Page Nineteen

The Meeting
Rebecca Middleton Samson

WO soulsa man and a w om anmet as they wandered through space. The face of the woman was bathed in a radiance of purity and goodnesssuch as angels w ear; while the face of the man shone resplendent with high purpose and the glory of noble deeds . achieved. Beloved! they murmured in transport, as they reached out yearning arms and clasped each other in a rapturous embrace. Then, hand in handforever united in the bonds of indissoluble loveforth went these two rejoicing souls into the silent world of shadows. Together, with sorrowful eyes, they looked upon one of earths great cities, whose myriad lights shone dim through the mist and the dis tance, as one pale star. Yonder, spoke the woman, pointing to the feeble ray, yonder lies my poor bodyits con sciousness lost in a stupor of languishing fever; beside my couch, under the eaves of a pestifer ous tenement, a heart-broken mother and an aged father watch and weep. I was their all; my weak hands earned their daily bread, and to keep them in health and comfort I worked while they slept; I starved that they might eat their fill; and in silence I suffered that they might not know. But the hand of disease was laid upon me and now my unhappy soul is tormented by my parents lamentations, to which my body, wrapped in a slumber profound as death, can, as yet, make no answer. Then spoke the m an: From among the poorest and the humblest of Gods children come I; so obscure was my occupation that no man asked my name; and so wretched was the labor of my unskilled hands that life was but an endless round of toil to get my bread; unknown, unsought, I went my lonely way.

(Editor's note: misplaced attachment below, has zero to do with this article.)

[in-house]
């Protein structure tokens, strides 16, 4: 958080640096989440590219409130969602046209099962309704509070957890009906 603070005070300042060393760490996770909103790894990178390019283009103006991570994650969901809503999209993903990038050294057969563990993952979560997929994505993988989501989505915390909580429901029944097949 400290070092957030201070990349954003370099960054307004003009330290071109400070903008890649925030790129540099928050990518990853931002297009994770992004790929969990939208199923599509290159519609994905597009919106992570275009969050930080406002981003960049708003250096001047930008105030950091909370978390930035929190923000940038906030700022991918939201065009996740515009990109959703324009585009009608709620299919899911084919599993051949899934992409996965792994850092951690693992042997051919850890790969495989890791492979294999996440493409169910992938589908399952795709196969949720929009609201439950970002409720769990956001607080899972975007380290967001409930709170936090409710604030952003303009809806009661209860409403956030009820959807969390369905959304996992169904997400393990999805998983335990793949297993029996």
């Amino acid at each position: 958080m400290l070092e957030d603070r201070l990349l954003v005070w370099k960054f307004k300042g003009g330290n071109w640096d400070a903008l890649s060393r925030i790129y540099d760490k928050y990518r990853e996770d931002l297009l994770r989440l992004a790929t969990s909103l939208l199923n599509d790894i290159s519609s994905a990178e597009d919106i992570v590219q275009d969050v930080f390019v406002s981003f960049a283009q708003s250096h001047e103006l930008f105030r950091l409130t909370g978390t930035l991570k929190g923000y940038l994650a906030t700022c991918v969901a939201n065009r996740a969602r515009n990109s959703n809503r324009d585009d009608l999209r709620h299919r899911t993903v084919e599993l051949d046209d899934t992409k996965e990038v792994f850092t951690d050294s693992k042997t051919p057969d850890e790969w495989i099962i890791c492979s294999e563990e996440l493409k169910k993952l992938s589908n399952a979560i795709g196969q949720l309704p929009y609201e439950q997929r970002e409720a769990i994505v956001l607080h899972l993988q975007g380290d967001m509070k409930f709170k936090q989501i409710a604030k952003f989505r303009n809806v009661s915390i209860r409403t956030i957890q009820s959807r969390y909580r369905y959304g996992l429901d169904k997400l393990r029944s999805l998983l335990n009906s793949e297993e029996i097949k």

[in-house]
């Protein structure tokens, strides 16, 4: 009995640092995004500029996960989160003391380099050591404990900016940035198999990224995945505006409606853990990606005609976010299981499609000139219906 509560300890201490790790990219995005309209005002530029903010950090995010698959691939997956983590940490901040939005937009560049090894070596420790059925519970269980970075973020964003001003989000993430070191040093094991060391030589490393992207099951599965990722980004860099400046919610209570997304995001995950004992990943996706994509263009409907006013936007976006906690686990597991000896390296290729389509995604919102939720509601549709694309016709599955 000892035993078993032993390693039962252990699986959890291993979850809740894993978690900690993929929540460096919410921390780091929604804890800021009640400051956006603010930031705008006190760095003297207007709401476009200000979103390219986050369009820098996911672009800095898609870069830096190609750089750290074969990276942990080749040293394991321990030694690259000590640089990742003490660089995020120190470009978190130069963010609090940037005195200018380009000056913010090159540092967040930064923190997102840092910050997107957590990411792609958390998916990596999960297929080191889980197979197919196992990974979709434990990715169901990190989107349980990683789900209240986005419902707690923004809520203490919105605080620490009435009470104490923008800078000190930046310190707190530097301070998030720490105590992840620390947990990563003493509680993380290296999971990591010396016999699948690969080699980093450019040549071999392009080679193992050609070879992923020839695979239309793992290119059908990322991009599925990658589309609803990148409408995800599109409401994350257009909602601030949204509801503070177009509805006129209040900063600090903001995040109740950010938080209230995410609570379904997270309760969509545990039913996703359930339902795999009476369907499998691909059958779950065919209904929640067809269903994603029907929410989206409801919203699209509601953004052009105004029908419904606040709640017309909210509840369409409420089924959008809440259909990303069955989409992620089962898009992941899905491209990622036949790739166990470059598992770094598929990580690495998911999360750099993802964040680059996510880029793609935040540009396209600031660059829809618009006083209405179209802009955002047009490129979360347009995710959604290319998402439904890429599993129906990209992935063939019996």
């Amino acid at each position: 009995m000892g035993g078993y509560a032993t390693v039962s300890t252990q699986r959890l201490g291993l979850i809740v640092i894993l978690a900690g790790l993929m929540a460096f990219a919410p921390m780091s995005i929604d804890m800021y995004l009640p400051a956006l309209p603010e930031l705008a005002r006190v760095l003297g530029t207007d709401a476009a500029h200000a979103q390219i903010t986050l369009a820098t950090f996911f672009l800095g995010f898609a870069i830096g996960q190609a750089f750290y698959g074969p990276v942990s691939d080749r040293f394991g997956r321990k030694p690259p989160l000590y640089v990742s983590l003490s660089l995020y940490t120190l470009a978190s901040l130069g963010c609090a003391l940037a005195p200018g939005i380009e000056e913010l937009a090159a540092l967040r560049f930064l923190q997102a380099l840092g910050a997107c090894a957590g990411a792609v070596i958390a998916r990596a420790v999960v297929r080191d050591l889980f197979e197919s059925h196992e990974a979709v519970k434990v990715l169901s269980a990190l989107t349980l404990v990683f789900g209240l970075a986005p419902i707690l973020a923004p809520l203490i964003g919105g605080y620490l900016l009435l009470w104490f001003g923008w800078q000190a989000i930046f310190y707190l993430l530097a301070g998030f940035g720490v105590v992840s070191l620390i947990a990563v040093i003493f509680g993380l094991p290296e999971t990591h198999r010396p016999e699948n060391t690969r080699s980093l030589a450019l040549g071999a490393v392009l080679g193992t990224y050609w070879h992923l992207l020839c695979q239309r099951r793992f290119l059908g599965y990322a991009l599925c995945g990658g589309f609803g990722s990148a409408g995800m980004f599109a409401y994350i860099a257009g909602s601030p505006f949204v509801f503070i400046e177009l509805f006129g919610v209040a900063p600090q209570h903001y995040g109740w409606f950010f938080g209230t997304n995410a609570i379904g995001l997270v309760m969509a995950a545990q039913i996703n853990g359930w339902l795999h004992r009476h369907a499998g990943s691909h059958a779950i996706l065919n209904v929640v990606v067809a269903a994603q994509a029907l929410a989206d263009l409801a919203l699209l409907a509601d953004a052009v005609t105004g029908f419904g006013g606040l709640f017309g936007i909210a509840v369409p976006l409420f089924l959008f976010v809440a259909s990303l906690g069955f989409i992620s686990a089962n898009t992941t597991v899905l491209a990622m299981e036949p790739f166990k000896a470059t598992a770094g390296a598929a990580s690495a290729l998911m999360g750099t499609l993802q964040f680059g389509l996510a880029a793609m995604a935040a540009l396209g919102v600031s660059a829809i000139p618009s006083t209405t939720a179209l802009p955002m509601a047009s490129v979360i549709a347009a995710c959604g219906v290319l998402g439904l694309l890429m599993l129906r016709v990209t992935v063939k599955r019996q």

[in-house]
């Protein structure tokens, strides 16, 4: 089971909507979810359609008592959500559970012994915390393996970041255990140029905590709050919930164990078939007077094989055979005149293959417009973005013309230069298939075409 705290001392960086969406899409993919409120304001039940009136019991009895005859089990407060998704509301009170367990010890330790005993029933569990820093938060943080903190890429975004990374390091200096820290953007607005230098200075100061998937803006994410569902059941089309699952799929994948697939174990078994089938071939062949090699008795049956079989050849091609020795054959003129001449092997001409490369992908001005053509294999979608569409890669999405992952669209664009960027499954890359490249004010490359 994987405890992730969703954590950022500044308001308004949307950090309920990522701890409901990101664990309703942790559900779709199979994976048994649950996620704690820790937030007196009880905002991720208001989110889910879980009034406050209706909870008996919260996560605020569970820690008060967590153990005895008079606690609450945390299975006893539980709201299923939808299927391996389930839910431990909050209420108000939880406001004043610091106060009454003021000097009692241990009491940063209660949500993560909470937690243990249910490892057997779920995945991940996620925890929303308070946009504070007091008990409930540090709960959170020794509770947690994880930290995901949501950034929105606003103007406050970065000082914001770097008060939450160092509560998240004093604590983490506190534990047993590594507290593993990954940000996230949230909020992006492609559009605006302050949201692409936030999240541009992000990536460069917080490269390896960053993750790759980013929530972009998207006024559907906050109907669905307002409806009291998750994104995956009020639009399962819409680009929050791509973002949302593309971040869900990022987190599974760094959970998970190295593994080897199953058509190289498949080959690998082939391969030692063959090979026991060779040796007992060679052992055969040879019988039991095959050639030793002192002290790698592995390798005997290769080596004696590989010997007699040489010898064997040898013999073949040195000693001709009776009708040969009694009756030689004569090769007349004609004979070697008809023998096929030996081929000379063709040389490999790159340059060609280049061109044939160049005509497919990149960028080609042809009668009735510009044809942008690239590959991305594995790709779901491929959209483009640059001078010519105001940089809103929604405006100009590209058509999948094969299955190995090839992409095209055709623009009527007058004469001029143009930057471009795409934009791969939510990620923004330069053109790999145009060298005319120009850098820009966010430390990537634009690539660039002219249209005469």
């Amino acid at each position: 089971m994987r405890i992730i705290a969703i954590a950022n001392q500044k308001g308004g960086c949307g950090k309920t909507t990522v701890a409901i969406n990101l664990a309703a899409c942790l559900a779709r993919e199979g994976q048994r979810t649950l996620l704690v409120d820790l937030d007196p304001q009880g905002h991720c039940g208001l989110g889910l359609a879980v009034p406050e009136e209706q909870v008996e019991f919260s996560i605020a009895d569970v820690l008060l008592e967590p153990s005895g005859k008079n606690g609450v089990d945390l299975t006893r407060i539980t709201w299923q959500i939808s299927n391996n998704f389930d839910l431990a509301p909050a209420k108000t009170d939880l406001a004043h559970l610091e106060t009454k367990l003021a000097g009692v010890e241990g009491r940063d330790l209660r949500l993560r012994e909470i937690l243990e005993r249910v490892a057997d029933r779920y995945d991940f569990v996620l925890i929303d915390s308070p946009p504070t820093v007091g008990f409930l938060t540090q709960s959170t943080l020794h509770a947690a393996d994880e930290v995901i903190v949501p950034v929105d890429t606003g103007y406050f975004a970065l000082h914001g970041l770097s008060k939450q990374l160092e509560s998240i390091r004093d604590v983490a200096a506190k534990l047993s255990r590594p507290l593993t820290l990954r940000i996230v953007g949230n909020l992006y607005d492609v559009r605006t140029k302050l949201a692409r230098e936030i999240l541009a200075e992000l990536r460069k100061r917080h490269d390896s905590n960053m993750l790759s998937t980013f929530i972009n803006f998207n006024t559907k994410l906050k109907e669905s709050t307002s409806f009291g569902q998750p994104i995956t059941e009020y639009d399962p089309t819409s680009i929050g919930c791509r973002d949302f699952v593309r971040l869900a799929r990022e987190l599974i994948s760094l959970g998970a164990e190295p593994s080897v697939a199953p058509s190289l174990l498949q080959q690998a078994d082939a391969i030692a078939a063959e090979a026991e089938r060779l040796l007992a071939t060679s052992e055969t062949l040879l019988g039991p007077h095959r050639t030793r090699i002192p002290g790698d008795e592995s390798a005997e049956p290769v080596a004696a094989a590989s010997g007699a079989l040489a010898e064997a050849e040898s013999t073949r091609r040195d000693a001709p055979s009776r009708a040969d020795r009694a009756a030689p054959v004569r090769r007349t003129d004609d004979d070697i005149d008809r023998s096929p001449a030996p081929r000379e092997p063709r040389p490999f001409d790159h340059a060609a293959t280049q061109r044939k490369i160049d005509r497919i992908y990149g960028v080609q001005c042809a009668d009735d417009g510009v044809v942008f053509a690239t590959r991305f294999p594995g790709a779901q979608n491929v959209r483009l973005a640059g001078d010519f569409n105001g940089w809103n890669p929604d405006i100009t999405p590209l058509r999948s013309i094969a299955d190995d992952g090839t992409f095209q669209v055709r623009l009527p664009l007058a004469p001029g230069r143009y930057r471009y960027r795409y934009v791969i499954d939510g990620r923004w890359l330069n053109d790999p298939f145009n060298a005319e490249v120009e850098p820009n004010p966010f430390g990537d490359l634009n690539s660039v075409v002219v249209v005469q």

Page Tiventy

Yet one great happiness was mineI loved my fellow-men; to do them good I lived; to give them helpful service was my supremest jQy; I sought for no rewardasked not for praise ;^my riches were the memory of the good I strove "to do; my compensationthe memory of the good I had already done. To-day, in the ward of a public hospital, upon a cot of pain, my hapless body lies; that I might restore to an anguished mother her only child, I plunged through smoke and flame, and from the jaws of death I came forth a scorched and shapeless thing. About my couch the wise men stand and gravely shake their heads; but to me hope whispersW e shall meet again, my sweet. We shall meet again, echoed the soul of the woman, as with a last, transfiguring glance of love, she unfolded her white wings and swiftly wended her way toward the pale star called earth.

Two personsa man and a womanpressed forward, the one toward the other, through a crowded thoroughfare of one of earths great cities. The woman, who had come from an abode reeking with all the horrors of a squalid pov erty, was neither young nor fair; her attenu ated form was bent from hard labor; her hands were stained with unlovely toil; and over her thin cheek was spread the sickly pallor of hunger and disease. The man, who had crept from out the cold shadows of a hospital gate, was a maimed and fearful thing; unsightly scars blurred his fea tures and dimmed the light of his eyes; his hands were misshapen and the tottering feeble ness of shattered nerves was in his crippled limbs. This man and this woman were far apart and knew not one the other, but in the coun tenances of both glowed the same intensity of purpose; both moved with the same convic